- Get up early, we begin the fast at 3 am which means we have the most energy in the hours afterwards, so sleeping until midday or 1pm isn’t a very good idea, instead have a short nap between sunrise and 8 am and then nap again after midday. For children fasting, be reasonable and don’t expect them to keep up with the adults.
- Cook early in the day or stick food in the slow cooker, theres nothing worse than being stuck in a hot kitchen for the last hour of the fast.
- DONT go shopping in the hours before the end of the fast (Iftar) we made this mistake a few years ago and spent £70 on various delicious juices and smoothies which didn’t last more than a few days !!!!
- Give food as gifts to neighbours, friends and family, this year the fast ends so late that we wont be planning many iftar gatherings, as we want to get the mosque for night prayers as often as possible.
- Get outside in the fresh air, we go for moonlit walks and star gaze a lot during Ramadan, its a great adventure for the kids.
- Up your game, whatever you did last Ramadan, up it, so last year you read Quran everyday, this year read it and teach it, learn a new surah or hadith every week, set realistic targets.
keeping the little ones busy, one of the hardest jobs in Ramadan is looking after young children who will not understand that mummy and daddy haven’t had coffee today, are sleep deprived and don’t want to chase you round the park in the hot sun all morning ! Help each other out, give your sister a break for a few hours and babysit , maybe she’ll return the favour.
Prepare lots of ramadan themed crafts and games, stock up on islamic cartoons and arrange lots of play dates, invest in a paddling pool and sunscreen, they ‘ll keep each other busy while you can cool off in the shade.
These children understand Ramadan though they don’t have to fast yet they often want to so let them fast a few days, but keep an eye of them, fasting is taxing to a growing body be sure to give them plenty of fruit and vegetables also a good multi vitamin to keep their strength up. Distract them during the day with games and water games, a few cheap new toys are always a good idea. A few hours of TV or Xbox can help them get through the day.
When it becomes fard for a child to fast i.e: when they hit puberty, they MUST fast everyday, so be sure that they get a nap in after school, feed them well at suhur (morning meal) and make sure they drink enough water, my teenagers will often not feel hungry at 3am, so I prepare fruit smoothies and keep them in the fridge (no one wants to hear you using the blender at 2.30 am!) add protein powders like Maca and Spirulina to boost the nutritional content. This year Ramadan is mostly during school holiday, we home educate so its not an issue though some children will have to sit exams next year while fasting.
We home educate, we’ve done it on and off for all our children for years, currently we are educating a 6 year old Mr I, 10 year old Mr A and a nearly 14 year old Mr K. One of the questions I get asked regularly is “How do you do science?” Even a few fellow home edders have a little shudder at how they will “do” science or how they should be “doing” it now. I love science, I mean really LOVE science, because science is everywhere. We all teach our kids science from an early age without even realising it, so I’m going to label it, bear with me and you’ll get my drift…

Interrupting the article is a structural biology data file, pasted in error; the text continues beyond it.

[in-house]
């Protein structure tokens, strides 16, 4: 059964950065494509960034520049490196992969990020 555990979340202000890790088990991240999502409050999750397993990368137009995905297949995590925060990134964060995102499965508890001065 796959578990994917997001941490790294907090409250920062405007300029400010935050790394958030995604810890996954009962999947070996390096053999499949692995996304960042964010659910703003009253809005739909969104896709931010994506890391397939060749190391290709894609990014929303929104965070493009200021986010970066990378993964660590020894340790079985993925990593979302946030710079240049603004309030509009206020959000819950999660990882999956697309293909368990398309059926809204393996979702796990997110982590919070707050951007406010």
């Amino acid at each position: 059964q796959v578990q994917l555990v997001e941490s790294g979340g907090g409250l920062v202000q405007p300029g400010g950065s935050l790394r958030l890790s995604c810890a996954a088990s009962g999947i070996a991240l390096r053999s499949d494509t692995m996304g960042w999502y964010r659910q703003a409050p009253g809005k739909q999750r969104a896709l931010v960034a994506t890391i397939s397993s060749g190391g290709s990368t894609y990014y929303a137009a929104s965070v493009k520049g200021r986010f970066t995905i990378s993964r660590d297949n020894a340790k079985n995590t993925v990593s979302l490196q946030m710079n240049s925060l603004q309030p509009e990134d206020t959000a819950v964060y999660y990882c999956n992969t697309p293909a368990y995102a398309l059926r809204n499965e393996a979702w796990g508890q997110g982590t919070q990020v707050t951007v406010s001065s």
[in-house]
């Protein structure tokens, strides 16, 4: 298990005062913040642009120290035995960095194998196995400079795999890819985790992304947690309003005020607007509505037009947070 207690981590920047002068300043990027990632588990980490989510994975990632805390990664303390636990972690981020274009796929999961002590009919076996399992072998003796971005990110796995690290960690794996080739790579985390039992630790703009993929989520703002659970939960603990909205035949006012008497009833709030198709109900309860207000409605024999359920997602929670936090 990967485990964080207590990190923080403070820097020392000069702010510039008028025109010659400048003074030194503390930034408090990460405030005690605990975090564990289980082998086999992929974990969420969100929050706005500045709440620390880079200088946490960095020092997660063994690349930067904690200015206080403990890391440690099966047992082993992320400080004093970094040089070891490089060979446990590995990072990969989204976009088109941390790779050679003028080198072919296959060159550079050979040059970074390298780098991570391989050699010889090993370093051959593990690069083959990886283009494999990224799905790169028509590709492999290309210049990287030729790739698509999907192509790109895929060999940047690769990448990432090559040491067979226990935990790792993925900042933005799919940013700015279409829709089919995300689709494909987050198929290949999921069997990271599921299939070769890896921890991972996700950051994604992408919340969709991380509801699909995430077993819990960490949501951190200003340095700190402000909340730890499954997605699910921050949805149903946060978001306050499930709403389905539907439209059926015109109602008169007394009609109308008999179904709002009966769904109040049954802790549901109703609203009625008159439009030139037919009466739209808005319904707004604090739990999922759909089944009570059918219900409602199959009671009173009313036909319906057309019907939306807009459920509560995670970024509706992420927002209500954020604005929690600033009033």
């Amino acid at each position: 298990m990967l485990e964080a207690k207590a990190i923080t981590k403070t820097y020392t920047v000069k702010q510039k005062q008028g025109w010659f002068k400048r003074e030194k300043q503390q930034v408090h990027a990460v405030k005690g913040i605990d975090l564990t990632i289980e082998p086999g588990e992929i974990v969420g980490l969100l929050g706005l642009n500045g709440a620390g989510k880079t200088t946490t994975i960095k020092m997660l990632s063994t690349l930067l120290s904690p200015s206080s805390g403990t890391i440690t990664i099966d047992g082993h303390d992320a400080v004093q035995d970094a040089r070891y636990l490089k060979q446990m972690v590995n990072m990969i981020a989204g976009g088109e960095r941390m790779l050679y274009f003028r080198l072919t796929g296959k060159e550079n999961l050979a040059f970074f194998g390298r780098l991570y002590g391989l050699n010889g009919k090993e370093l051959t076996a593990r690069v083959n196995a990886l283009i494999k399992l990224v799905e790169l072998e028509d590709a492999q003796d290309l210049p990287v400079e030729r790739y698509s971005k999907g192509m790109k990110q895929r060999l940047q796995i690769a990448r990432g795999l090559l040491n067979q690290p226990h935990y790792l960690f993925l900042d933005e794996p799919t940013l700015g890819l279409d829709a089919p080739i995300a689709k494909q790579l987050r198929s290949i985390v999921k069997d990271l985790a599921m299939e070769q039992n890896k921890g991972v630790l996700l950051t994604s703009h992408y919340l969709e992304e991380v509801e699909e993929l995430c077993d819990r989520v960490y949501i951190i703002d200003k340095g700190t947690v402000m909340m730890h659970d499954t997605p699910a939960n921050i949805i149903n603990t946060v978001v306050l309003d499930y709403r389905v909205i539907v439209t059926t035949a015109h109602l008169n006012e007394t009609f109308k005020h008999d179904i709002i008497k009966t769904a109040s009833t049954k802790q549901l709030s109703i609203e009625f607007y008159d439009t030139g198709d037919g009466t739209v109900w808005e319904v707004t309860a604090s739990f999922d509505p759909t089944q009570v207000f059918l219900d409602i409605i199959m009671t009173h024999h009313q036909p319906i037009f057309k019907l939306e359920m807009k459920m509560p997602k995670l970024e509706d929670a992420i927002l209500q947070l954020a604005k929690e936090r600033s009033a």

You’re singing “old Macdonald had a farm ” to your baby, the mooing and baba’ing is all biology!
You bake muffins with your 3 year old, the mixing and rising of the mixture, chemistry.
You look at stars with your 6 year old, physics.
Your 10 year old is planting a herb garden, biology.
Then puberty hits, ahem….whole lot of biology going on there! Lots to discuss, and isn’t it great that home educated children hear it all from us rather than playground banter.
You are making bath bombs using bicarbonate of soda, lavender oil and food colouring, chemistry.
Your child has pet, biology.
Get my drift, when you look at it like this you realise science is kinda hard to avoid! Children absorb scientific knowledge simply by living, if you want to ignite that spark then I strongly suggest buying a good magnifying glass, microscope, crystal making kit and planting a garden. Work books can be great to drive home the knowledge and open their minds to new ideas they might not have considered.
A great science day is a trip to the beach or the museum, I grew up wandering the halls of the Natural History Museum London, its worth a visit just to examine the amazing architecture never mind the dinosaurs!
The Science Museum London has a wonderful hands on approach, bringing science to life for kids of all ages. Launch Pad holds fond memories for me.
Another great place to visit to get your children into science is the Royal Institute they along with the museums all do wonderful tutorial days and events which are mostly free/low cost.
Science experiments can often be done easily and cheaply at home, fun with a torch and a cheap plastic prism is an easy way to demonstrate that white light is made up of the full spectrum, looking at onion skin through the microscope is a good example of plant cells, checking out snowflakes with a magnifying glass. I could go on and on and I’ll probably add to this list in time.